Data ownership and storage in Spartakus APM ?

In 6 years, Spartakus APM has emerged as a game-changer in the world of asset health, PM optimization and lubrication rounds.

This article aims to provide valuable insights for future users about the ownership of data in Spartakus. We’ll explore the implications and risks associated with the hypothetical scenario of Spartakus ceasing operations or a service contract ending, shedding light on essential considerations for users and stakeholders. 

What is Spartakus APM again?

Spartakus APM is a web-based platform widely used for asset management and maintenance. Its users rely on its capabilities for efficient asset health monitoring and comprehensive maintenance programs. 

Spartakus Technologies hosts the solution, configures it to the end users needs and can do the integration with 3rd party apps (ex: CMMS). Spartakus Technologies also provides support in the implementation, data transfer, data integrity, training of users and continuous improvement. 

What type of Data is stored or collected?

Data is almost limited to condition-based maintenance rounds details: equipment hierarchy, components to check, task description, potential failures, inspection results (severity of problems, recommendations on how to repair). There is no personal information collected or stored in our databases. 

The “what if” scenario

In the event of Spartakus APM closing its doors or a contract ending, there are critical questions that users must grapple with, including the continuity of service, data security, and the fate of their asset management operations. 

Now, let’s delve deeper into these concerns. 

Data ownership and retrieval

The data stored on Spartakus’ servers is an asset for its users, encompassing a comprehensive hierarchy of asset information, maintenance programs, routes, and extensive historical data. The details go far beyond the surface, with intricate components such as oil quantity, brand, and grade, along with task frequencies and failure modes. 

This data is stored in the MySQL format, offering users the ability to export it conveniently in Excel or CSV formats. In fact, Spartakus users can download all the information stored in the database at any given moment, except for one exception: images.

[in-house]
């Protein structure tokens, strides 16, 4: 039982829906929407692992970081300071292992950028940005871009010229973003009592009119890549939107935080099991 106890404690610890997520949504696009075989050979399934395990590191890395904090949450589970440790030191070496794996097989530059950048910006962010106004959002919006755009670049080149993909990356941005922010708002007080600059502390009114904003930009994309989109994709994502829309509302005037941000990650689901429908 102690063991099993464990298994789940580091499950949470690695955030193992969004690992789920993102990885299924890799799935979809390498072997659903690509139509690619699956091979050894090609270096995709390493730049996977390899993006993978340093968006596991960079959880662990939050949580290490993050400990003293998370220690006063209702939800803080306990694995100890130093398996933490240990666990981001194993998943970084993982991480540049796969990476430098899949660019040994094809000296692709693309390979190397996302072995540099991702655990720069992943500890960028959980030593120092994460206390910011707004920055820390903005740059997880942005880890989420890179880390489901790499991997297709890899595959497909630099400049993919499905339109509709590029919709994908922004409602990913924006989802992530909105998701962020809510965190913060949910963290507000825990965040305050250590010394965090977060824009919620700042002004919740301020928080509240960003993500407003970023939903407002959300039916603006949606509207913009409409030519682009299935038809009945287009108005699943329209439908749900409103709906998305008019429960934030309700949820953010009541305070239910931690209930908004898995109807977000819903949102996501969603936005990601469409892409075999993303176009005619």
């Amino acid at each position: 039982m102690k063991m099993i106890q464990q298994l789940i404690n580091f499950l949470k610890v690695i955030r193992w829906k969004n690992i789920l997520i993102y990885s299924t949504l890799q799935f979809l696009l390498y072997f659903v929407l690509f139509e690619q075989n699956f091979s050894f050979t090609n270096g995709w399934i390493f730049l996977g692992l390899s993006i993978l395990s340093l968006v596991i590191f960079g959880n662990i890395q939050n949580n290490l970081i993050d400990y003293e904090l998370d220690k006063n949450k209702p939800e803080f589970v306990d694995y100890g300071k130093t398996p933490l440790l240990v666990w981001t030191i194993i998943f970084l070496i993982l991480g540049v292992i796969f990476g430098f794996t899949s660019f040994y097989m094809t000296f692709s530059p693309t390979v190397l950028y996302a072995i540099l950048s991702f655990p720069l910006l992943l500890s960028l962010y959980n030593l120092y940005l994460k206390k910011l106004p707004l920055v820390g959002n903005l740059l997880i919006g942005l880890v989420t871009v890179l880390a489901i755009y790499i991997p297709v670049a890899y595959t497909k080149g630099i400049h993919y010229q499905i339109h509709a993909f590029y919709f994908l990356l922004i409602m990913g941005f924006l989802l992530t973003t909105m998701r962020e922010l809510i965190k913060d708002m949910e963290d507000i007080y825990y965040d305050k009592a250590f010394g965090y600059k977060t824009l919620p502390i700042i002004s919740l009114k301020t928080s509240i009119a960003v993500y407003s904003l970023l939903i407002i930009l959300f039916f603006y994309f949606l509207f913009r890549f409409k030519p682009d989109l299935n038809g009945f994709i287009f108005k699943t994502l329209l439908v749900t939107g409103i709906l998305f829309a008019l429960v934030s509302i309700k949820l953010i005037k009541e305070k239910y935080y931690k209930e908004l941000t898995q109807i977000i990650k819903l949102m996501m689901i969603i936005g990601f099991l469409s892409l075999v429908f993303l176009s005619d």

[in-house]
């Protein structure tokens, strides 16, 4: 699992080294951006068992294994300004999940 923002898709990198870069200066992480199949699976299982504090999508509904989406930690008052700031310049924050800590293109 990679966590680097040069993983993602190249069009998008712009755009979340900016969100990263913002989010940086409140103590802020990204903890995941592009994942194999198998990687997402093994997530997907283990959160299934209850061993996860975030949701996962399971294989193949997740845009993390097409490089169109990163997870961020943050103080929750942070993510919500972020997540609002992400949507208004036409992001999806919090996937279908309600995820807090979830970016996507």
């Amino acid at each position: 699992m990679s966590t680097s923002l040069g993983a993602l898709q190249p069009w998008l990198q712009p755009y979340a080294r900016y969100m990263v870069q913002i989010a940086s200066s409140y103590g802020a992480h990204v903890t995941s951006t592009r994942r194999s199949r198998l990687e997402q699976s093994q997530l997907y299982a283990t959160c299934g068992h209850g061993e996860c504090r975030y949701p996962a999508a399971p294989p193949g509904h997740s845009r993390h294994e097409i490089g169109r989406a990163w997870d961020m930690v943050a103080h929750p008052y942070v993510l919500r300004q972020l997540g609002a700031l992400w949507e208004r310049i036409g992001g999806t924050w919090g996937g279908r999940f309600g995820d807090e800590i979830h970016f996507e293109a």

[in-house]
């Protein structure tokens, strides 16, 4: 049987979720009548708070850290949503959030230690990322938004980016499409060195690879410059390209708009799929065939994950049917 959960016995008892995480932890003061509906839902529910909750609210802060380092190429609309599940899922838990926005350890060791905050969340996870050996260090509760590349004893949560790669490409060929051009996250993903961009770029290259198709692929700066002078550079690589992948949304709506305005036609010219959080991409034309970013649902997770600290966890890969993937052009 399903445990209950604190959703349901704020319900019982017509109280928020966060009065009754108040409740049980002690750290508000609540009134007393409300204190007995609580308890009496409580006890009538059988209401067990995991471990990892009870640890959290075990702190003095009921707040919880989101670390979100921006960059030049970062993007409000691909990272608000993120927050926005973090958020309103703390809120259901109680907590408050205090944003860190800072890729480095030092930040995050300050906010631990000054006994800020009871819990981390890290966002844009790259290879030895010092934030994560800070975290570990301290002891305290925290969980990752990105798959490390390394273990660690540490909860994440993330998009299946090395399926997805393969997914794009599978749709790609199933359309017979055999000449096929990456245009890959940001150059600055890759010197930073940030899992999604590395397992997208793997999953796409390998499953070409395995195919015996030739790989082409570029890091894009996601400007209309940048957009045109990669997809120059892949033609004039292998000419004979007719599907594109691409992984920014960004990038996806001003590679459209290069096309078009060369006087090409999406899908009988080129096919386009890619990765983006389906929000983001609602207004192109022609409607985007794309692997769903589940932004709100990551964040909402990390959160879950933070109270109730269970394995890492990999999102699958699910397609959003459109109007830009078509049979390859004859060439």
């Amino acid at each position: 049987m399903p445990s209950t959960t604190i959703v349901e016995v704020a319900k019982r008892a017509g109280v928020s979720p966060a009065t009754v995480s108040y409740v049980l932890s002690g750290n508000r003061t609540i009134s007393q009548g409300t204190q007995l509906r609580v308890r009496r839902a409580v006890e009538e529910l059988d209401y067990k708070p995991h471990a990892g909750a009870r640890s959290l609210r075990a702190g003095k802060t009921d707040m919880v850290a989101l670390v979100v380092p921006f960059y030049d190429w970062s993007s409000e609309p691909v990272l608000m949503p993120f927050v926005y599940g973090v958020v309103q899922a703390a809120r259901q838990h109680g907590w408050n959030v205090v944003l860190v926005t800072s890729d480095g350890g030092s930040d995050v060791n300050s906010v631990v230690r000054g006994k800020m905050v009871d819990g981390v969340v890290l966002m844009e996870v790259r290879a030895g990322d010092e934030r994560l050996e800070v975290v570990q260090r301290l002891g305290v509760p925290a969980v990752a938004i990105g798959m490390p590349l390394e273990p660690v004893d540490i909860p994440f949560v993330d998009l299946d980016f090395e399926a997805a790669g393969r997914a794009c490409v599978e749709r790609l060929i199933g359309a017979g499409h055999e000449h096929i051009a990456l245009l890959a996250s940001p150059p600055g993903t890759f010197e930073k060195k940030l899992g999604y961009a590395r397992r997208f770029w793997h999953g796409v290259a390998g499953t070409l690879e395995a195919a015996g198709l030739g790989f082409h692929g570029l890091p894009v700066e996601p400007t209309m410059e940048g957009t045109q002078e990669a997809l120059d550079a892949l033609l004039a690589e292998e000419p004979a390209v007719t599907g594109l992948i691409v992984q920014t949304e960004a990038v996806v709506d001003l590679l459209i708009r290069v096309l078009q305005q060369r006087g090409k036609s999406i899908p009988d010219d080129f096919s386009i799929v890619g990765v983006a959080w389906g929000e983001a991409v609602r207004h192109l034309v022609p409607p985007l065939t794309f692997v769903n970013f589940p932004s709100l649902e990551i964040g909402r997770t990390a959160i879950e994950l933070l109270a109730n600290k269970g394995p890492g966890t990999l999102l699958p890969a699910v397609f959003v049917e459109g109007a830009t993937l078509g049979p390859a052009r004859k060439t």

The absence of an easy setup for image downloads is simply due to a lack of prior requests, not a technical limitation. Spartakus could easily add this functionality if necessary. Therefore, in the event of Spartakus closing its doors or at the end of a contract, users can rest assured that they won’t lose their data. They can swiftly and efficiently download their valuable information as Excel or CSV files, with the possibility of image download functionality being added if required. 

Continuity of Service: Can I Keep Using Spartakus APM? 

One of the immediate worries if Spartakus APM was to close or contract would end is whether users can continue using the web platform and mobile application. Spartakus operates as a web-based platform, distinct from traditional software installations. Consequently, its services are intricately tied to its servers. In the unfortunate scenario of closure, Spartakus’ servers would inevitably go offline. 

While some clients might contemplate hosting the platform themselves, the feasibility and associated workload may pose significant challenges. Moreover, without ongoing support from Spartakus, maintaining the platform independently could become cost prohibitive. Thus, the stark reality is that users would no longer have access to the platform or its mobile application, raising questions about how to replace its vital functionalities. 

Spartakus APM, a prominent web-based platform for asset health and maintenance, has been in operation for six years. This article delves into the aspects of data ownership and continuity of service in the event of Spartakus ceasing operations or ending service contracts, offering valuable insights to users and stakeholders. 

 Spartakus APM, a product of Spartakus Technologies, plays a pivotal role in asset management and maintenance, catering to user needs by providing support, integration with third-party applications, and extensive training. 

 Data stored in Spartakus is primarily related to condition-based maintenance rounds, with no personal information collected. Users can conveniently export this data in MySQL format to Excel or CSV files. The only exception is image data, which can be added upon request. 

 The article assures users that in case of closure, their data can be downloaded efficiently. However, the continuity of service raises concerns, as Spartakus operates as a web-based platform intricately tied to its servers. If the platform were to cease operations, users might face challenges in maintaining it independently, emphasizing the importance of considering alternative solutions to replace its essential functionalities. 

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